The significance of the weekdays of the Holy Week
Craig A. Olson   4-23-2011

As the Passover lamb was chosen and kept separate on the tenth day of the month and
then slain on the 14th day (Exodus 12:1-6), Jesus was selected as the savior on the
tenth of the month (Palm Sunday) (John 12:1,12) and then crucified by the same people
on the 14th (Thursday), the day before the Passover.  The first preparation day spoken
of in the gospels regarding that week was for the Passover Sabbath.  There was a
double Sabbath that week.  It is not possible that the crucifixion occurred on either
Wednesday or Friday.  Jesus the Lamb was crucified on Thursday, the 14th day, 4 days
after His triumphal entry on the 10th day of the month.

A Jewish day began at sunset and ended at sunset.  In addition, In the first century, any
part of a day was computed as the whole day and the night following it - so anything
occurring "after 3 days and 3 nights" has also occurred "on the third day."  Both
examples are well represented throughout the Bible, and are very meaningful.  For
example, when Queen Esther was about to risk her life by going uninvited before the
king, she instructed her fellow Jews to follow her example by not eating for 3 days and 3
nights (Esther 4:16).  The text goes on to tell us that Esther went in unto the king on the
third day. Also, In Genesis 42:17, Joseph incarcerated his brothers for three days. Then,
according to verse 18, he spoke to them on the third day and released them (all but one,
that is). In 1 Samuel 30:12,13, the phrases “three days and three nights” and “three
days” are used interchangeably.

We are told Jesus was crucified in the afternoon.  So the first day began at sunset after
Wednesday was finished, and the third day ended at sunset Saturday.  This satisfies
both the Jewish period of three days and three nights, as well as the third day
description.  The women wanted to embalm Jesus' body before the fourth day, when the
body began to decay (John 11:39 regarding Lazarus), but this was not possible on Friday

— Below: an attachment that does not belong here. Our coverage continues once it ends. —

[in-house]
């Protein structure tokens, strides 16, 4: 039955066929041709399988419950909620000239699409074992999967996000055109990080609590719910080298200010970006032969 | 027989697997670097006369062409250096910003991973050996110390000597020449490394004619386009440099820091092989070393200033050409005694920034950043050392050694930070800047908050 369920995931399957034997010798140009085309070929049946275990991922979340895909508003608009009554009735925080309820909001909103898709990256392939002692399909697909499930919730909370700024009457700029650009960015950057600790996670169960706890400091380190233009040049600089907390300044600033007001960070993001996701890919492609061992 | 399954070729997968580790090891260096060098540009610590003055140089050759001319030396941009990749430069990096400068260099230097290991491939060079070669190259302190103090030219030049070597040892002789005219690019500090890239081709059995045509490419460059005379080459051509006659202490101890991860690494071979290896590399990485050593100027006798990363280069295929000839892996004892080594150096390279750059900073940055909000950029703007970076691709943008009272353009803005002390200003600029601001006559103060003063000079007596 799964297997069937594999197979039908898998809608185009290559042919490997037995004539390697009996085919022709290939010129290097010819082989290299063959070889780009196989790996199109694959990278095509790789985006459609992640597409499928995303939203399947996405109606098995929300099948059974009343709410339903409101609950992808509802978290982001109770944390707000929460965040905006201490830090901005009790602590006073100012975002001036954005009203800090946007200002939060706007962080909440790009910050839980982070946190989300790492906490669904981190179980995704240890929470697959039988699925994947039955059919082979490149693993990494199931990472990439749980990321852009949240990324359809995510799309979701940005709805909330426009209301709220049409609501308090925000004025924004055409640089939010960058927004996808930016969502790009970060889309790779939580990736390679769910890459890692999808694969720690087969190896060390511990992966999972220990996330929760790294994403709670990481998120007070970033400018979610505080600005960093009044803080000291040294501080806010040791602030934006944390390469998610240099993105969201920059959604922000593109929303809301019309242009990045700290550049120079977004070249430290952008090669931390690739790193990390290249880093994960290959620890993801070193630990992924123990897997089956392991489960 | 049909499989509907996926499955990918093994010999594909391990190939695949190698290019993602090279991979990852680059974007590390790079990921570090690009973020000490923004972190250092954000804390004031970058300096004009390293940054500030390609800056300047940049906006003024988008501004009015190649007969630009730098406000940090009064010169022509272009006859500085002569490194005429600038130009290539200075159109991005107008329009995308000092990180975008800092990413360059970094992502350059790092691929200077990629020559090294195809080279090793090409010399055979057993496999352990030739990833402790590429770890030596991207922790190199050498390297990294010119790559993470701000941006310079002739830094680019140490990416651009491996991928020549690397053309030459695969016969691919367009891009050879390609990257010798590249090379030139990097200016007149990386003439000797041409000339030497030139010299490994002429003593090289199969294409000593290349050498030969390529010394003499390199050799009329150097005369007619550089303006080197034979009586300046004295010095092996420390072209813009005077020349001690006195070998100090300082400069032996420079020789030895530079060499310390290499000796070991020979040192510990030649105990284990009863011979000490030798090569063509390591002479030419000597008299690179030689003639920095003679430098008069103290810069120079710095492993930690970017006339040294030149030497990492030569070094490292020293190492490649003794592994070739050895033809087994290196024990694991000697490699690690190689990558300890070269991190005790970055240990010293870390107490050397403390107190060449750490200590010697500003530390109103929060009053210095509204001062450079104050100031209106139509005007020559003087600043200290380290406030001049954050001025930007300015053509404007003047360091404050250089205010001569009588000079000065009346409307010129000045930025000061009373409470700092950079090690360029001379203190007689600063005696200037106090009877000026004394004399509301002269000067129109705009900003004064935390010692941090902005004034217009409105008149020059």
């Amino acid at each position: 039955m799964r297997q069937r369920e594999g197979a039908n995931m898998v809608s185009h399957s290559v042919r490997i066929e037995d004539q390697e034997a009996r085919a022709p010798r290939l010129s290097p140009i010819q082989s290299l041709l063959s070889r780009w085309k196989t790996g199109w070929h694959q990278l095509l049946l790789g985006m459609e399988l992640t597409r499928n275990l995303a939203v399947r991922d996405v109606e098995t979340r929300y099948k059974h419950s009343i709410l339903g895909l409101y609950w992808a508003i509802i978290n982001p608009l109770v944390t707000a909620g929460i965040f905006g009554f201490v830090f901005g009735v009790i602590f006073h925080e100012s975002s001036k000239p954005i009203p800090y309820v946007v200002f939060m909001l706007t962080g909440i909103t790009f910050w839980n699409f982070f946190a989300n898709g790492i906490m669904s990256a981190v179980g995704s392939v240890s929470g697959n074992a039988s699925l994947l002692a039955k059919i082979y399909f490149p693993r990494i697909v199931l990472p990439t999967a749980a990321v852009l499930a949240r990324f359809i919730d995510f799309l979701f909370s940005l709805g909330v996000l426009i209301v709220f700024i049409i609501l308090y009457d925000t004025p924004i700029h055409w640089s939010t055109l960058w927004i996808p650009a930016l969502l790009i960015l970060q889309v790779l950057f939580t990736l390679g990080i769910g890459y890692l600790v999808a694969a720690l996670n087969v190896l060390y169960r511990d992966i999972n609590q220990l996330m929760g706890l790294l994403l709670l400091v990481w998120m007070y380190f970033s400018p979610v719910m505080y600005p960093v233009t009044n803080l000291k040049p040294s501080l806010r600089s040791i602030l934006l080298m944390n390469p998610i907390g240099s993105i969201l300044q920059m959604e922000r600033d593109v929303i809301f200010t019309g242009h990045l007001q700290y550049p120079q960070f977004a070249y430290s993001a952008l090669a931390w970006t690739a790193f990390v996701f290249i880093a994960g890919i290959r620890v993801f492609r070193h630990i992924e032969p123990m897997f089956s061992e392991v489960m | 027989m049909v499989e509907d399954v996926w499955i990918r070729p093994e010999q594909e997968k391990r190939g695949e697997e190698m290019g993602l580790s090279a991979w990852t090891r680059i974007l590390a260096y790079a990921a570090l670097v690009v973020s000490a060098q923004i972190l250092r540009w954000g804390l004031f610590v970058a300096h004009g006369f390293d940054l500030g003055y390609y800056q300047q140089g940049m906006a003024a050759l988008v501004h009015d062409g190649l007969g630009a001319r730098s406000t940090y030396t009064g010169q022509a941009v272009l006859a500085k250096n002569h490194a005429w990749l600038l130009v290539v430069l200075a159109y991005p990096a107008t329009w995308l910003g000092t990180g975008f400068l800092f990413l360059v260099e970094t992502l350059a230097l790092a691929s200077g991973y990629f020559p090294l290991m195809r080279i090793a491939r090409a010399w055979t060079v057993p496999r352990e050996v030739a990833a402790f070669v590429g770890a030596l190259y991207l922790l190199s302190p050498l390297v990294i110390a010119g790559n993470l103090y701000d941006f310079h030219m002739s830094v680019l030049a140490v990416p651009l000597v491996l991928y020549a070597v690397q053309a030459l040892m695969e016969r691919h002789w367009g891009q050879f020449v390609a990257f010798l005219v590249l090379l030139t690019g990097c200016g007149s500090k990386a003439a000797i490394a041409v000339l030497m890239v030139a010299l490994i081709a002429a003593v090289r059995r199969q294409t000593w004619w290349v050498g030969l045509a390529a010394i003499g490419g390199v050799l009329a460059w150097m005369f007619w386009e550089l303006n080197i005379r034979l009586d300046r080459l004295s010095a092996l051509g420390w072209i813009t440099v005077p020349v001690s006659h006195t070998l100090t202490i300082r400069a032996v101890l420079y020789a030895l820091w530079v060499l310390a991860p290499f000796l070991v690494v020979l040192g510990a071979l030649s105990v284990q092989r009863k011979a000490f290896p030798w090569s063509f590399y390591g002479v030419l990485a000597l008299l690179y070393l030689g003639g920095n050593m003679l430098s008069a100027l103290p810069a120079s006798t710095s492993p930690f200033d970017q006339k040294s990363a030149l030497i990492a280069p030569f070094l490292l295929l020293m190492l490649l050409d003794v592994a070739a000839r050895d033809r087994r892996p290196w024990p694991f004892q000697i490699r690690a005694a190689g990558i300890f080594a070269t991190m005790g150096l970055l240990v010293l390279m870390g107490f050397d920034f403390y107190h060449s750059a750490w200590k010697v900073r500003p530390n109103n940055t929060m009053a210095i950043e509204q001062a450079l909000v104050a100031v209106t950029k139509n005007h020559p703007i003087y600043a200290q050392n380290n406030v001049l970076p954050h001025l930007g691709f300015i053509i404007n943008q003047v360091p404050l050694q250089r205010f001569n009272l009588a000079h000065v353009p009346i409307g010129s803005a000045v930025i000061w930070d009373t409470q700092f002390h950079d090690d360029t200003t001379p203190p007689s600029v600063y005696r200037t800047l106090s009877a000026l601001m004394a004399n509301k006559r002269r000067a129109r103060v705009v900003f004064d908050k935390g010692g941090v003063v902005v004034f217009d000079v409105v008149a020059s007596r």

or Saturday because these were both Sabbaths.  Sunday was their only opportunity, and
they set out very early in the day to do it.  But by the time they reached the tomb, the
body was already gone.

A Saturday resurrection is directly representative of the upcoming Messianic Kingdom.
This is the only scenario that makes all scripture passages interlock perfectly, which is
what we as believers should always be looking for.  The body of Christ represents us, the
Church.  He has not come for us yet.  Simple math shows the resurrection/rapture event
will occur at the start of  the third day, which is also the 7th day of creation, when Christ
will preside over His one-day (Messianic) kingdom, and His Father will finally enjoy a day
of long-anticipated rest after 6 days of dealing with us jokers.  Jesus' first coming
occurred 4 days (4,000 years) after the creation.  Therefore, His third day lines up with
the Father's seventh day.  It is no coincidence that Jesus will rise to rule for 1,000 years
while the Father rests after 6,000 years on the 7th day of history.  The Millennium is the
seventh day of History Week.

There is much more evidence. But this brief study alone proves beyond the shadow of a
doubt that the first resurrection began on the seventh day, which is Saturday.  It shows
the crucifixion day, the time needed between His death and resurrection, and what the
Sabbath represents.  

A little study in pagan history shows how the seventh day was moved to the eighth day.
Let's be careful not to get caught up in the traditions of man, especially when they
contradict the Word of God.